Everything that pulls us away from interacting with one another means that our flasks are not full of oil, for oil best comes through social currency and human connections. We make choices about whether to buy from a farmer’s market or a chain grocery store or have meals sent to us by Blue Apron. We make choices about buying a book or coffee from a local independent shop or a large chain or an internet supplier. The first two options represent institutions that employ people—people who need paychecks and pay taxes and join our churches and sit through school PTA meetings. The first two allow us to make eye contact, to exchange small talk, to make a connection that literally shines a light on our shared humanity. And if things ever get rough—if things fall apart socially, and we don’t know our neighbors—we don’t know the shop owners—we don’t know the teacher or doctor or electrician—how great will the darkness be in those days!
Yale professor Timothy Snyder recently wrote a short, timely book called “On Tyranny.” It contains 20 points on how to resist tyranny—to learn from the lessons of the failed 20th century social experiments of fascism, Nazism, and communism. Part of his advice is to remind us that tyranny is resisted when we keep our flasks filled through nurturing spirits of social capital and faithful generosity. One of his points simply reminds us to make eye contact and exchange small talk. The greatest tool of tyrants is for us to fear the other and fall silent precisely when we should speak up. Tyrannical power wants our bodies softening in our chairs and our emotions focused only on screens. Instead, Snyder tells us to get outside. Put our bodies in unfamiliar places with unfamiliar people. In terms of our biblical analogy that means going out there and filling your flasks through seeing clearly who else will need the light you might offer—who else is walking beside you on the road to the bridegroom’s house—who else is connected to you as you depend on the entire community to live safely, live democratically, live justly as children of one God. We are to plan and act now for the light we will need when darkness falls.
Flasks must be filled in advance, so our light won’t go out when it is most needed. Stewardship is a flask-filling discipline and it takes many forms. There is the stewardship of gifts given to those in need, donations to charities, social programs, libraries, veterans’ groups, cultural programs and United Way and women’s shelters, and yes, stewardship given to churches like ours. All these expressions of stewardship are how we fill our flasks. As stewards we stop the unrelenting busyness of life for a moment and think ahead. We silence the omnipresent voice of commerce long enough to consider what has real value and must be protected. We lift our gaze off ourselves and, remembering the example of Christ, we ask what we might pledge and do now for the sake of what is to come—knowing that this act of filling our flasks, making our financial commitment, shapes what we do tomorrow. You don’t pledge to anything out of indifference, walking away from it with a shrug after you’ve committed your resources. No, it is now a part of you. It is the flask you carry—the priority you value. In the words of Christ, it is how we stay awake.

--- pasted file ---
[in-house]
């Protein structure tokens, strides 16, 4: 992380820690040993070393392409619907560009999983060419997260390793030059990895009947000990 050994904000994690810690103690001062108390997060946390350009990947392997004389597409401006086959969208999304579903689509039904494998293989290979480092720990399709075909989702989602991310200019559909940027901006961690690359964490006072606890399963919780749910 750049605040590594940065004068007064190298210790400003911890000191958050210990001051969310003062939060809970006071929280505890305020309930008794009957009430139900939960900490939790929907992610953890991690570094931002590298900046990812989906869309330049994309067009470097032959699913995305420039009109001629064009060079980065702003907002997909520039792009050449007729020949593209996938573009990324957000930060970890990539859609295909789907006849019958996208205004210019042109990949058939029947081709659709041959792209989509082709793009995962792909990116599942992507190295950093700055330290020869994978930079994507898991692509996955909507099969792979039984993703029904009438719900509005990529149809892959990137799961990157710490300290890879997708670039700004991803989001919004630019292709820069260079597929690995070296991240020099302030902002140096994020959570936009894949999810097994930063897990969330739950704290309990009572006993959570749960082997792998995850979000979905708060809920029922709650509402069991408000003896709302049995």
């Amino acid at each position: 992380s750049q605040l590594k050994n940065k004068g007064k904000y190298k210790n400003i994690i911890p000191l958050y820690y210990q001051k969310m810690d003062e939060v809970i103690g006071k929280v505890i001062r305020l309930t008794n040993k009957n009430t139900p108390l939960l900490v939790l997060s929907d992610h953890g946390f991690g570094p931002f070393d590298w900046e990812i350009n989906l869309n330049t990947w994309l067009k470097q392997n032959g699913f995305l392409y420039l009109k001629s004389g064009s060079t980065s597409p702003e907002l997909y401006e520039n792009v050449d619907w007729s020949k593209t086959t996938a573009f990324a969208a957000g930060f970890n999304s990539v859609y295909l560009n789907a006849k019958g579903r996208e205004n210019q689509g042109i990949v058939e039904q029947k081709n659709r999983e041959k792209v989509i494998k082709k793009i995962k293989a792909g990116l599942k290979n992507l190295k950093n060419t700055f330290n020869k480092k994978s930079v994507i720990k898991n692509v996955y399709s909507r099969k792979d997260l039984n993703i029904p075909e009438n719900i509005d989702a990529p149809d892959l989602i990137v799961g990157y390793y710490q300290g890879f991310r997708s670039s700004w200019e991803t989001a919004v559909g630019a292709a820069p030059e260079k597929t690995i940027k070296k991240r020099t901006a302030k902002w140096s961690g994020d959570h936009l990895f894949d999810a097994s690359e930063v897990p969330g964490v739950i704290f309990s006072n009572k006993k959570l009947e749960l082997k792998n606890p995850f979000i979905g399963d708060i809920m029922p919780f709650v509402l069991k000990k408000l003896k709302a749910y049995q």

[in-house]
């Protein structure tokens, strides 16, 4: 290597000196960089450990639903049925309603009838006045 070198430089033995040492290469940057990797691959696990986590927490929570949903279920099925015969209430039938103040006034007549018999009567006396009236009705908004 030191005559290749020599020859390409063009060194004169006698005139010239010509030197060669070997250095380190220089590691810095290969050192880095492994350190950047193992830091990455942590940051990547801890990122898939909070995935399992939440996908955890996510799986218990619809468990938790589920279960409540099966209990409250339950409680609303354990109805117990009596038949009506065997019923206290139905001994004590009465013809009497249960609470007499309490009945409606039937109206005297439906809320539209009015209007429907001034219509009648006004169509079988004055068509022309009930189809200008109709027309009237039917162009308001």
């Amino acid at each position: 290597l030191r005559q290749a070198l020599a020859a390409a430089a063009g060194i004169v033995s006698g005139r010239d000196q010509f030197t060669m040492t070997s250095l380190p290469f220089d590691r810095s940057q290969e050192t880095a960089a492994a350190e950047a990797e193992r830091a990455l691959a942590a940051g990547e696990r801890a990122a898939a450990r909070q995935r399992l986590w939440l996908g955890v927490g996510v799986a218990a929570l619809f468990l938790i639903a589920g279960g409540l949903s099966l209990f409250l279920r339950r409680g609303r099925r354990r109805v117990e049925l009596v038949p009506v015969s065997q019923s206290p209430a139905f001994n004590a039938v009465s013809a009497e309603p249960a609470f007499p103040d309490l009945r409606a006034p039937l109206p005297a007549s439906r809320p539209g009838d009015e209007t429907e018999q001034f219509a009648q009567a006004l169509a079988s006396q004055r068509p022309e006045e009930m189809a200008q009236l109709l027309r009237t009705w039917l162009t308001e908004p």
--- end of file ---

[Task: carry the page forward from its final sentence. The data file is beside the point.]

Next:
In a moment we will bring forward bags of donated food and our pledge card commitments for the coming year. Now, for what I’m about to say, I haven’t checked with the chair of our church’s Finance Committee—but in my opinion, if filling out a pledge card is not part of filling your flask—is not part of intentionally nurturing your spiritual priorities and desire to shine the light of Christ against the darkness around us—then we don’t want your pledge card. There’s a lot of good that comes from pledges, like oil for church lamps. But if the gift isn’t given for the sake of light, for present faithfulness and future preparedness, then it’s not something we want in our flasks. Nor should it be in your flasks either. That’s part of the difference between spiritual wisdom and foolishness.
Here’s what we profess and believe. In the end, there is a coming together, a banquet of Christ intended for this life and the life to come. There are lamps and flasks, faith and works, private prayer and common worship, piety and advocacy—all of these are important. So be awake—be thoughtful—be precisely who God means for you to be and, by grace, longs for you to be. May your flask be full and your light ever shine brightly and joyfully, for the Lord is near!
1 Jonathan Taplin, “Is it Time to Break Up Google?”—New York Times, April 22, 2017.